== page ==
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Published: 2002/10/25
by Chris Gardner

Mostly Ape – Drums & Tuba

Righteous Babe Records 028-D

It's not a gimmick. No name screams it more, but Drums & Tuba is not a
gimmick. The
group has evolved from a sidewalk duo, devised as a stripped-down marching
band, to the current genre-bending trio (the "&" is esoteric code for
guitar). The New York trio fleshes the sound out with a dizzying array of
effects pedals – digital delays, pitch-shifters (like that of Reed Mathis of
Jacob Fred fame), a trio of Jam-mans (ala
Keller Williams), and a bevy of
other assorted trinkets, oddities and novelties. Such a spread would
overwhelm many an artist, but for D&T, these gizmos are truly the tools of
the trade.

Neither Brian Wolff (tuba/trumpet) nor Neal McKeeby (guitars)
bogs himself down with narcissistic navel-gazing these devices so often
inspire. The toys are never cracked out of the toy box unnecessarily. Each
purposeful note of Mostly Ape resonates, and, more often than not,
layers of seamless loops reveal themselves only upon close inspection.
Producer/sound technician Andrew "Goat Boy" Gilchrist beautifully captures
the result, a forward-looking, eclectic sound collage that embodies the
essence of progressive music, springing forth fully formed from a morass of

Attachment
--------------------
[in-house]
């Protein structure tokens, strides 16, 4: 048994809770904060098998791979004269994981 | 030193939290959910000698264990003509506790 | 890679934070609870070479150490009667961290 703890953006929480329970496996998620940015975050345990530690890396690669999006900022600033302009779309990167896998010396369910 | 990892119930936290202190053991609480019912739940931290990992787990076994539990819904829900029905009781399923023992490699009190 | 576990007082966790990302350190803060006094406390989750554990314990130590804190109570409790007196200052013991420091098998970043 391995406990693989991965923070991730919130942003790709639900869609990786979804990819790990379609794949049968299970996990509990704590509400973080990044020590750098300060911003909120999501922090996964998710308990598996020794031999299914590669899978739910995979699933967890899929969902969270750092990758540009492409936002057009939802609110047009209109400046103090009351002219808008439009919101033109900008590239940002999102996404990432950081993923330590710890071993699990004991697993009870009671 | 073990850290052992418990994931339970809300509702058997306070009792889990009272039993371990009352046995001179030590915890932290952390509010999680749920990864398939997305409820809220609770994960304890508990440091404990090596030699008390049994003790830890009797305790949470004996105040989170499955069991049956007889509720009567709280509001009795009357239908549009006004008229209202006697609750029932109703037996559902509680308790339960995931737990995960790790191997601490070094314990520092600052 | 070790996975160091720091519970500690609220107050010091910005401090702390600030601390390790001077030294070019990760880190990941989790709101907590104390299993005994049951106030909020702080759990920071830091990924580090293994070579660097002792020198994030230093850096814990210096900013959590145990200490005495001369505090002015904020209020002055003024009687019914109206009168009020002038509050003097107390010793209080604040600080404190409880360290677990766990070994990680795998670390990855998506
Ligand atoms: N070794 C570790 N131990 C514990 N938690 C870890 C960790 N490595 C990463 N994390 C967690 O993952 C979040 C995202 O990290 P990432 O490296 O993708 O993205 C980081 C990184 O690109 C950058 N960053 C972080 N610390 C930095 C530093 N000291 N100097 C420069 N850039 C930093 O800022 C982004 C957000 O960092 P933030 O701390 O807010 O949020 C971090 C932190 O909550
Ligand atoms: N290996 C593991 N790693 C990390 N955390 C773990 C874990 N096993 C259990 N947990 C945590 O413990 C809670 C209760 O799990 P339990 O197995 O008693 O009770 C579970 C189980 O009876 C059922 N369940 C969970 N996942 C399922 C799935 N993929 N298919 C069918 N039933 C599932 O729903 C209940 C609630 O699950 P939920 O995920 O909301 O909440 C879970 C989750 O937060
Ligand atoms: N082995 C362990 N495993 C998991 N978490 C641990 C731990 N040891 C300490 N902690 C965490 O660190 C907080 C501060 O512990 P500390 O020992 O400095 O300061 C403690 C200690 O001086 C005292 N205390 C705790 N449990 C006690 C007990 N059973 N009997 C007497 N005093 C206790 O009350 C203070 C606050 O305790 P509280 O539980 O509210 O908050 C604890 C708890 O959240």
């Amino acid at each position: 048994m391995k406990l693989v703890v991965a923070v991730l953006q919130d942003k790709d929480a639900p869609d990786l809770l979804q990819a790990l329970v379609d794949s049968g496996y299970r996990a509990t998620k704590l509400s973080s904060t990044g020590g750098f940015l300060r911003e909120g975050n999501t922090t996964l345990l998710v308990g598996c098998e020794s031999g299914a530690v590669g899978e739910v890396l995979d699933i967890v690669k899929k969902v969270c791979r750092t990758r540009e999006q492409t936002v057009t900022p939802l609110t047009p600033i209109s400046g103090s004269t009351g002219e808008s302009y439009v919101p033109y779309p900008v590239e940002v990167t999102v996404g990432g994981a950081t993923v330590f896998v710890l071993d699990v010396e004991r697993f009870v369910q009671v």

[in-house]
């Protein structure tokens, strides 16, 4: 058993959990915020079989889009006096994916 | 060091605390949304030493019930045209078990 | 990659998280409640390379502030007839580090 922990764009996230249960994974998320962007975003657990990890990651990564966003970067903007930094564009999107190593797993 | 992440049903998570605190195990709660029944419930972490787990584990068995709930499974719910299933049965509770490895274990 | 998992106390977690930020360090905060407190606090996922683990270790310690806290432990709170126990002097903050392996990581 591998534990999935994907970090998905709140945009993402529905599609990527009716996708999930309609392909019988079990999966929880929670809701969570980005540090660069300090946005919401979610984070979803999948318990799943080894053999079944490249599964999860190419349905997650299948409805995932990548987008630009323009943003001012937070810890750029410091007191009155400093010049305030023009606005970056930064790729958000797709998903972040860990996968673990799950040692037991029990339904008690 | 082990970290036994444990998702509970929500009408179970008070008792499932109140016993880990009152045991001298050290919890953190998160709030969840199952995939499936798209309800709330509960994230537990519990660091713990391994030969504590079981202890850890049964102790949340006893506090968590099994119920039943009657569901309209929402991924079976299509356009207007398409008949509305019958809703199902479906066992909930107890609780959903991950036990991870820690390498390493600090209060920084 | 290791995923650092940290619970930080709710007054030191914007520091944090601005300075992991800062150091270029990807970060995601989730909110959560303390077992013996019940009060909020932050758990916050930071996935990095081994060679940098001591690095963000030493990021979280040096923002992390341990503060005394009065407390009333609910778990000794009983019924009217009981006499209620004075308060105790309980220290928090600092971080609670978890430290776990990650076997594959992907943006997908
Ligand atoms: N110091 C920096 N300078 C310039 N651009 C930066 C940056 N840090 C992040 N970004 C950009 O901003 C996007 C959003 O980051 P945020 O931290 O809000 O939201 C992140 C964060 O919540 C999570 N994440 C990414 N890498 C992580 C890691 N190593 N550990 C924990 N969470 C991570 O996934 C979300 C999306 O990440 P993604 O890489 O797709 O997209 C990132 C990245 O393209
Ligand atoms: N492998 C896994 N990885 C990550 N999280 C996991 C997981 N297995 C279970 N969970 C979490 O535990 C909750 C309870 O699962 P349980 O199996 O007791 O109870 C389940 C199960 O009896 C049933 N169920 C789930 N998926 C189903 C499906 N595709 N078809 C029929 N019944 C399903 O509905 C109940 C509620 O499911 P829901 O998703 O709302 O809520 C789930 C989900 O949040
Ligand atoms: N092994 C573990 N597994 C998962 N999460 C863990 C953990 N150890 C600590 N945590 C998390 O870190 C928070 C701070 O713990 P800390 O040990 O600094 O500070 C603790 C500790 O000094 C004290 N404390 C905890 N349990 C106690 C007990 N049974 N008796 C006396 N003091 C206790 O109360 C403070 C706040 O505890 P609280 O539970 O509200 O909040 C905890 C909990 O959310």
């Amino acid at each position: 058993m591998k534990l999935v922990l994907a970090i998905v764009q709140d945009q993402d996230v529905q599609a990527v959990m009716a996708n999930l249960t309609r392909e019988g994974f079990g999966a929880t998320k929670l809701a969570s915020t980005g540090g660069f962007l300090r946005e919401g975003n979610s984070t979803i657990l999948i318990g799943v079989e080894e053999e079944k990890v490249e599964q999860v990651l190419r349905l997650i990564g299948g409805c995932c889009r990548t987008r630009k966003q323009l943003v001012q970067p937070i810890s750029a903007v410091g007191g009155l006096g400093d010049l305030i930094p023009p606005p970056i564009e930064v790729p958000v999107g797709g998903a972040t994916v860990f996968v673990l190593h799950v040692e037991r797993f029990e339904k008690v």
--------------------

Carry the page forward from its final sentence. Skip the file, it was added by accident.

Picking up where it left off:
blended musical traditions, reeking of fermented newness.

The compositions, while often painstakingly constructed, breathe easy
breaths. The focus often falls on the sound, and "Name That Instrument"
presents a particular challenge. The questions tumble freely. Trumpet?
Tuba with a pitch-shifter? Electronic whatsit? Weird guitar effect? When
did that loop start? How many layers are there in that loop? Is it
all brass, or is there guitar buried in there too? Is there any chance they
can pull that off live? (The answer here is seemingly "yes", as the album
recorded "live " in the studio.) Sounds like New Orleans, doesn't it? What
the hell
makes that noise, a whale?

Part of the fun is the mind game. The compositions create dense, puzzling
layers that compel repeated, close listenings and constant rewindings, and
one can while away countless hours dissecting the tracks, peeling back
layers. It's heady stuff, but that's not half the fun. Better than the
grasping is the letting go.
(I sound like Yoda.) D&T will pour over you. Mostly Ape does not
prerequisites. You need not be versed in jazz history nor the evolution of
New Orleans marching bands. You need not be an experimental music freak nor
a gearhead. Just sit back and absorb. The carefully constructed sounds
effortless. The dense feels free of clutter. The otherworldly feels

From broken record outro of "Igor Rosso" to the sneaky and irresistible
brass loop of "Clashing" to the "Third Stone"-ish closer, "Magoo", the
tracks of Mostly Ape transcend the joys of deconstruction, coalescing
into jarring, unpredictable, and often beautiful songs. The warm simplicity
of the final product belies its methodical underpinnings, leaving an
engaging listen that improves with each spin.

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